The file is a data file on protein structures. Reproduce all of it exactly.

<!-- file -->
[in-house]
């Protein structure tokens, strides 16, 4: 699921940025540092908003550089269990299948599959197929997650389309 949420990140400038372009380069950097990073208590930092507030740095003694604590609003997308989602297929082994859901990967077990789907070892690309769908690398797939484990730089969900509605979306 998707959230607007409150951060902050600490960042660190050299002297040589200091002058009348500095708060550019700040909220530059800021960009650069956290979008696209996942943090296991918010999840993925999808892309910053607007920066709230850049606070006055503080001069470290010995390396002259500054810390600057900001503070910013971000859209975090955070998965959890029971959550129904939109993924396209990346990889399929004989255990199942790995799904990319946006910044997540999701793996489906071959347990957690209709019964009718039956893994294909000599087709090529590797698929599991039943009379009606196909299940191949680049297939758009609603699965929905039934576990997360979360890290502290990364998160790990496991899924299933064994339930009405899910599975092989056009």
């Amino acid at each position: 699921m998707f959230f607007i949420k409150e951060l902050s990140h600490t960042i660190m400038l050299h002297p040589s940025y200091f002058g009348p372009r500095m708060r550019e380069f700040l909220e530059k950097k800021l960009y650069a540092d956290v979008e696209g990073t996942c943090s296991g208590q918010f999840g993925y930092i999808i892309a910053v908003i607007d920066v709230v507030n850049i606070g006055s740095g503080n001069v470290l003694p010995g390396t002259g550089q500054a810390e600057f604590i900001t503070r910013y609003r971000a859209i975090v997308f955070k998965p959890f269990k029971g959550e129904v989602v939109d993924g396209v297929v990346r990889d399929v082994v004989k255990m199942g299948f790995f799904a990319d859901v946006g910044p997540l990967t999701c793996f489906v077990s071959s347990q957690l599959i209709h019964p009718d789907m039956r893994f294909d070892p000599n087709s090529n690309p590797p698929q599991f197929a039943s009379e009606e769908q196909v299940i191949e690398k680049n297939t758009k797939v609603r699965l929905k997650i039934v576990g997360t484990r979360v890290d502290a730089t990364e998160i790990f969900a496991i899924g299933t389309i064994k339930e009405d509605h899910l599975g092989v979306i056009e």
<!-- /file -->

[in-house]
């Protein structure tokens, strides 16, 4: 699921940025540092908003550089269990299948599959197929997650389309 949420990140400038372009380069950097990073208590930092507030740095003694604590609003997308989602297929082994859901990967077990789907070892690309769908690398797939484990730089969900509605979306 998707959230607007409150951060902050600490960042660190050299002297040589200091002058009348500095708060550019700040909220530059800021960009650069956290979008696209996942943090296991918010999840993925999808892309910053607007920066709230850049606070006055503080001069470290010995390396002259500054810390600057900001503070910013971000859209975090955070998965959890029971959550129904939109993924396209990346990889399929004989255990199942790995799904990319946006910044997540999701793996489906071959347990957690209709019964009718039956893994294909000599087709090529590797698929599991039943009379009606196909299940191949680049297939758009609603699965929905039934576990997360979360890290502290990364998160790990496991899924299933064994339930009405899910599975092989056009």
């Amino acid at each position: 699921m998707f959230f607007i949420k409150e951060l902050s990140h600490t960042i660190m400038l050299h002297p040589s940025y200091f002058g009348p372009r500095m708060r550019e380069f700040l909220e530059k950097k800021l960009y650069a540092d956290v979008e696209g990073t996942c943090s296991g208590q918010f999840g993925y930092i999808i892309a910053v908003i607007d920066v709230v507030n850049i606070g006055s740095g503080n001069v470290l003694p010995g390396t002259g550089q500054a810390e600057f604590i900001t503070r910013y609003r971000a859209i975090v997308f955070k998965p959890f269990k029971g959550e129904v989602v939109d993924g396209v297929v990346r990889d399929v082994v004989k255990m199942g299948f790995f799904a990319d859901v946006g910044p997540l990967t999701c793996f489906v077990s071959s347990q957690l599959i209709h019964p009718d789907m039956r893994f294909d070892p000599n087709s090529n690309p590797p698929q599991f197929a039943s009379e009606e769908q196909v299940i191949e690398k680049n297939t758009k797939v609603r699965l929905k997650i039934v576990g997360t484990r979360v890290d502290a730089t990364e998160i790990f969900a496991i899924g299933t389309i064994k339930e009405d509605h899910l599975g092989v979306i056009e």